Dortmund and Firing Line returned to take on American Pharoah in the Preakness Stakes, while Frosted and Materiality waited in New York.  The skies opened before the race, and American Pharoah splashed to a Preakness victory in front-running fashion, leaving Dortmund, Firing Line and the rest far behind.

This time it was dominant.

The crush of failed Triple Crown attempts lingered as the Belmont Stakes drew near.  No longer was it a question of who the best horse was, but contrarians still laid out persuasive cases for Frosted or Materiality, citing history and the Triple Crown barrier as being too elusive for this generation of thoroughbred.

American Pharoah would have none of it.

He ran himself right into history, widening his advantage at every call.  When Frosted moved to him at the top of the stretch, American Pharoah simply stepped away.  The challenge of the final two furlongs was a mirage.  The track, the distance, the competition, the Triple Crown grind, all were rendered meaningless by the efficient and powerful stride of an elite thoroughbred.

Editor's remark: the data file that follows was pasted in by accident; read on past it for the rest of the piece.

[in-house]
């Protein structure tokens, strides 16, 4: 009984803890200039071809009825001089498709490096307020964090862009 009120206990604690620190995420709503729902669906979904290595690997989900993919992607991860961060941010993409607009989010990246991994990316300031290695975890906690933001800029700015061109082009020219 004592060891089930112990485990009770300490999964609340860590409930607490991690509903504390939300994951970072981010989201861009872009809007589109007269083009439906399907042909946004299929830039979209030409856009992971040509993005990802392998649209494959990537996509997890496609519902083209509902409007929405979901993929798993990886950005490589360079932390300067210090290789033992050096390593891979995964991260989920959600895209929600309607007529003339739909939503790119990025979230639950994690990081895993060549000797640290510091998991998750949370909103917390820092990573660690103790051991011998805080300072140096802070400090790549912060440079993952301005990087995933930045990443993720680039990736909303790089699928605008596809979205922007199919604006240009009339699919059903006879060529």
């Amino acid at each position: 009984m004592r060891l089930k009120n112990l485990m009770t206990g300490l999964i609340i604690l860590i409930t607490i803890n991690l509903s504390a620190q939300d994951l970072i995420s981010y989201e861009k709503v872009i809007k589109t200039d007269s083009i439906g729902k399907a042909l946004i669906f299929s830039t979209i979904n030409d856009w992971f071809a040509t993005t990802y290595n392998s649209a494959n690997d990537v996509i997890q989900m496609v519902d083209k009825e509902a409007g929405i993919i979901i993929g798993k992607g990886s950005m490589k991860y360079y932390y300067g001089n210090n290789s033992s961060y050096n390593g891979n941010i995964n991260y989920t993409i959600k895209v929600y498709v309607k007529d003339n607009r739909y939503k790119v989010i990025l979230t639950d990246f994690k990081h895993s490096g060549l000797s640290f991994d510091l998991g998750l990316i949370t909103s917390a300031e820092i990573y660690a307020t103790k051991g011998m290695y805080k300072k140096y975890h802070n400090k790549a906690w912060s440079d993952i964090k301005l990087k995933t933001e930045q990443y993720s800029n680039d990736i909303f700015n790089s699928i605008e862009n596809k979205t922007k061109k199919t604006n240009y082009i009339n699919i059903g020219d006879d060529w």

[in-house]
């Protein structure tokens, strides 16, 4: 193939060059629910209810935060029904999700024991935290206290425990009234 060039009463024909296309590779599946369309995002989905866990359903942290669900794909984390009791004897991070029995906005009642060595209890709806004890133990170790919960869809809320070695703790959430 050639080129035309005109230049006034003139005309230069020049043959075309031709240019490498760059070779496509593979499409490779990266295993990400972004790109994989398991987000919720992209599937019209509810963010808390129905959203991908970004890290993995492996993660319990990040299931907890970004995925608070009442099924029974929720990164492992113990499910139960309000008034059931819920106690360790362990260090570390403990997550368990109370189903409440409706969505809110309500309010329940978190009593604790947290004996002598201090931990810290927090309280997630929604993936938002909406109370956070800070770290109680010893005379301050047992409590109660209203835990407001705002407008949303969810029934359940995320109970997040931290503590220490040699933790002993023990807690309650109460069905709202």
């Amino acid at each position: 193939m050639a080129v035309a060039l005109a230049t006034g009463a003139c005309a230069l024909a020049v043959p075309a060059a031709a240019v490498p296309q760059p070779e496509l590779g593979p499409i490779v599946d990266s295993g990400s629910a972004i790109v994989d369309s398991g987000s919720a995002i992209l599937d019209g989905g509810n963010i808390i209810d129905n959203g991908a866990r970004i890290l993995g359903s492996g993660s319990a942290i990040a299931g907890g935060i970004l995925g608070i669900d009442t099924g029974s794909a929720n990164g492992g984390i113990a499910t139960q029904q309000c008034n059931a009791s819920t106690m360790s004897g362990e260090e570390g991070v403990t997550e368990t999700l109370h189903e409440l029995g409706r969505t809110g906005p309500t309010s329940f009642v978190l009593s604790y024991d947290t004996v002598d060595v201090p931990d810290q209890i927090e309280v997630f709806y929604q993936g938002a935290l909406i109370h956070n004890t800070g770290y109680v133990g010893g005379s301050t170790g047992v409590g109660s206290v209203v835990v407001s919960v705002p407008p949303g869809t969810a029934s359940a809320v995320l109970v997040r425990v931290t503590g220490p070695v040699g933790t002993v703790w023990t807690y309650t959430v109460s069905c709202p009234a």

The official chart call from BRISnet:

AMERICAN PHAROAH broke on top after coming away in good order, quickly shook free, was glided over to the rail before reaching the beginning of the clubhouse turn, rated kindly setting the splits on a loosely-contested lead, began to edge away from the closest pursuers approaching the quarter pole, settled into the upper stretch and was given his cue, responded and drew well clear to cap off the first Triple Crown in thirty seven years.

Greatness turns the complex into the simple.  Enjoy the moment.